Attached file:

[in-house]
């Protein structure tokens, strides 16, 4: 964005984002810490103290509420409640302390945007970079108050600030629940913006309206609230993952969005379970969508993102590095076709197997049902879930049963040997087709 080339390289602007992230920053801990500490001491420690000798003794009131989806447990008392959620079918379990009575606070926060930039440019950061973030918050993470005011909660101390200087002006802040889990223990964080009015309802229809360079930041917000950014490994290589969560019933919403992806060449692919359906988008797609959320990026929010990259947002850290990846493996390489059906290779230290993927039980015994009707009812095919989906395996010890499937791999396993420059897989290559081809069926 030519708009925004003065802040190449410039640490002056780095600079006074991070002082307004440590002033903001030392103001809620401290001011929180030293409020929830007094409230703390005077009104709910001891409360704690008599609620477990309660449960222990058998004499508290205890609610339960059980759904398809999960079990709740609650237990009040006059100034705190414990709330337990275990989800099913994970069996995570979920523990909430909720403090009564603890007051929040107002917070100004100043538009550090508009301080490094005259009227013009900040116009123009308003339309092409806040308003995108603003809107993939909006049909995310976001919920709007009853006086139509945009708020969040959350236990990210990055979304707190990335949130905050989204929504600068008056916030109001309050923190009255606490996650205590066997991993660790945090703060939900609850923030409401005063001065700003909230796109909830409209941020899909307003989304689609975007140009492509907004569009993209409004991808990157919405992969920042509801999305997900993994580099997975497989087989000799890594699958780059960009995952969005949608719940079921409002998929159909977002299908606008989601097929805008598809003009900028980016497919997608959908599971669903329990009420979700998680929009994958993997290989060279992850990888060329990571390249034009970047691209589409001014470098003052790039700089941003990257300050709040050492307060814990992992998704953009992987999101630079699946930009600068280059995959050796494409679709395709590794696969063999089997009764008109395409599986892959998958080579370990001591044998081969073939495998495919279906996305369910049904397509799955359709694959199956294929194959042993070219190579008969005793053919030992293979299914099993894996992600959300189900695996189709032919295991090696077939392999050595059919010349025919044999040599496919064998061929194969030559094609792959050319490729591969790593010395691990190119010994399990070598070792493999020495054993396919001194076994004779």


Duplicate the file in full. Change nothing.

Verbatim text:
[in-house]
């Protein structure tokens, strides 16, 4: 964005984002810490103290509420409640302390945007970079108050600030629940913006309206609230993952969005379970969508993102590095076709197997049902879930049963040997087709 080339390289602007992230920053801990500490001491420690000798003794009131989806447990008392959620079918379990009575606070926060930039440019950061973030918050993470005011909660101390200087002006802040889990223990964080009015309802229809360079930041917000950014490994290589969560019933919403992806060449692919359906988008797609959320990026929010990259947002850290990846493996390489059906290779230290993927039980015994009707009812095919989906395996010890499937791999396993420059897989290559081809069926 030519708009925004003065802040190449410039640490002056780095600079006074991070002082307004440590002033903001030392103001809620401290001011929180030293409020929830007094409230703390005077009104709910001891409360704690008599609620477990309660449960222990058998004499508290205890609610339960059980759904398809999960079990709740609650237990009040006059100034705190414990709330337990275990989800099913994970069996995570979920523990909430909720403090009564603890007051929040107002917070100004100043538009550090508009301080490094005259009227013009900040116009123009308003339309092409806040308003995108603003809107993939909006049909995310976001919920709007009853006086139509945009708020969040959350236990990210990055979304707190990335949130905050989204929504600068008056916030109001309050923190009255606490996650205590066997991993660790945090703060939900609850923030409401005063001065700003909230796109909830409209941020899909307003989304689609975007140009492509907004569009993209409004991808990157919405992969920042509801999305997900993994580099997975497989087989000799890594699958780059960009995952969005949608719940079921409002998929159909977002299908606008989601097929805008598809003009900028980016497919997608959908599971669903329990009420979700998680929009994958993997290989060279992850990888060329990571390249034009970047691209589409001014470098003052790039700089941003990257300050709040050492307060814990992992998704953009992987999101630079699946930009600068280059995959050796494409679709395709590794696969063999089997009764008109395409599986892959998958080579370990001591044998081969073939495998495919279906996305369910049904397509799955359709694959199956294929194959042993070219190579008969005793053919030992293979299914099993894996992600959300189900695996189709032919295991090696077939392999050595059919010349025919044999040599496919064998061929194969030559094609792959050319490729591969790593010395691990190119010994399990070598070792493999020495054993396919001194076994004779």